PVB: Journal entries automatically make the reader assume that what is written is fact – they hardly question to wonder, unless set up to do so, if the character writing the journal is writing a falsity – after all, a journal is supposed to record actual events – so I believe it helps solidify the readers perspective that what Handler had experienced was absolutely real. The reader should believe in the reality of Vibrant Waters just as much as Handler did. There’s also something very real about writing a story in this way. What is written is no longer just ‘words on a page’ but the writing becomes an artifact – some genuine and real, as if the reader picked up these documents and began to piece a life and story together with real historical items. Much of real world history has been pieced together in this sort of matter, so patching together a fiction story in the same way was and is absolutely fun and exploratory.

pacific coast

MA: What did you think of the piece that our illustrator, Matthew Chase-Daniel selected for your Shorts On Survival piece. Did you find any personal meaning in the image?

PVB: The best part about the piece was that it looked like he used a lot of imagery of species from the colder waters of the pacific – and anybody who has dove those chilled waters automatically feels a connection to the species and seascape those coasts offer. Diving off coast of southern California can be quite brutal. The visibility is low, there’s a lot of surge, a landscape of large rocks, and enough kelp forests to keep your underwater navigation skills sharp. Also, it’s fairly cold – I did a dive in November and the temp at 30 feet was around 40 degrees. Though it’s not an ice dive, it’s still enough to keep you shivering in a 7mm wetsuit.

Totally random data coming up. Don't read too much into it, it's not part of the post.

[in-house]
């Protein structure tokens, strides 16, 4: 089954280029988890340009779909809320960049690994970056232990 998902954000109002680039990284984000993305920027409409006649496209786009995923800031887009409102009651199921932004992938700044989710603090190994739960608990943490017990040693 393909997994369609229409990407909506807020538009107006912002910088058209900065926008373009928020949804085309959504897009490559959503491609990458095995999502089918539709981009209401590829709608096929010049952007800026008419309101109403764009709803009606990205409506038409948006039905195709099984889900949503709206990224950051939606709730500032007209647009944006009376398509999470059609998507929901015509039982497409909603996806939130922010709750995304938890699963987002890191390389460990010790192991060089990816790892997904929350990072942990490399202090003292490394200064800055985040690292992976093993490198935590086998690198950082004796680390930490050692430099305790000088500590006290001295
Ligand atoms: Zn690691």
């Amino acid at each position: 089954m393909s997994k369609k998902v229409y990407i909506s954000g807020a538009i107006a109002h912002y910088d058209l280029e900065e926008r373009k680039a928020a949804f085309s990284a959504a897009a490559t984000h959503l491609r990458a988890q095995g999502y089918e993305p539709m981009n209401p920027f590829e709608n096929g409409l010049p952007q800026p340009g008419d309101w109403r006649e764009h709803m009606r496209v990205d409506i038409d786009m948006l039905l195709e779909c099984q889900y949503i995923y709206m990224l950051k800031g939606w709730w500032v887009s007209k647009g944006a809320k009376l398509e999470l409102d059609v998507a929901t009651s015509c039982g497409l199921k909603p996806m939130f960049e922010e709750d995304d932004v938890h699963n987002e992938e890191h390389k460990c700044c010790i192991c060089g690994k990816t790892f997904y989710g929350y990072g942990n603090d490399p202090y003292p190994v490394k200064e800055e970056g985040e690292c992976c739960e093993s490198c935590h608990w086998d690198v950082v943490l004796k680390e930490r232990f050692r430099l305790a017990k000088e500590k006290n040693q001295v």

MA: Do you have any other writing projects you would like to tell us about?

PVB: I am currently writing short stories – whenever an idea inspires me, or I have time, I try to get to writing. I am currently writing screenplays, working with my manager and writing partner in an attempt to break into the world of film. I will always love prose and fiction. In between the screenplays and short stories that I am writing I am, like just about every inspiring writer, working on a slow coming novel. For now, the best creative and rewarding release is short fiction.


MA: And finally, what does “recovery” mean to you?

PVB: We all go through processes of recovery – from those of us who have experienced major physical recoveries, to those who have seen harsh life changes and turns in the road. In Handler’s case, though he was slightly delusional, he was recovering from a lot of great changes in his life, including the onset of senility and physical limitations preventing him from doing his greatest passions. In those moments of life, where big changes happen, things go wrong, and suddenly in the course of a week, a person finds themselves turned upside down and nearly at the end of a rope – they may find a way to recover, to make a change in their life, and suddenly, they’re no longer struggling to climb that rope – suddenly they’re at the top, the sun is shining, and everything has a lucid clarity they never realized. And then they can finally relax.

Patrick can be reached at – and followed on twitter at @patvanden.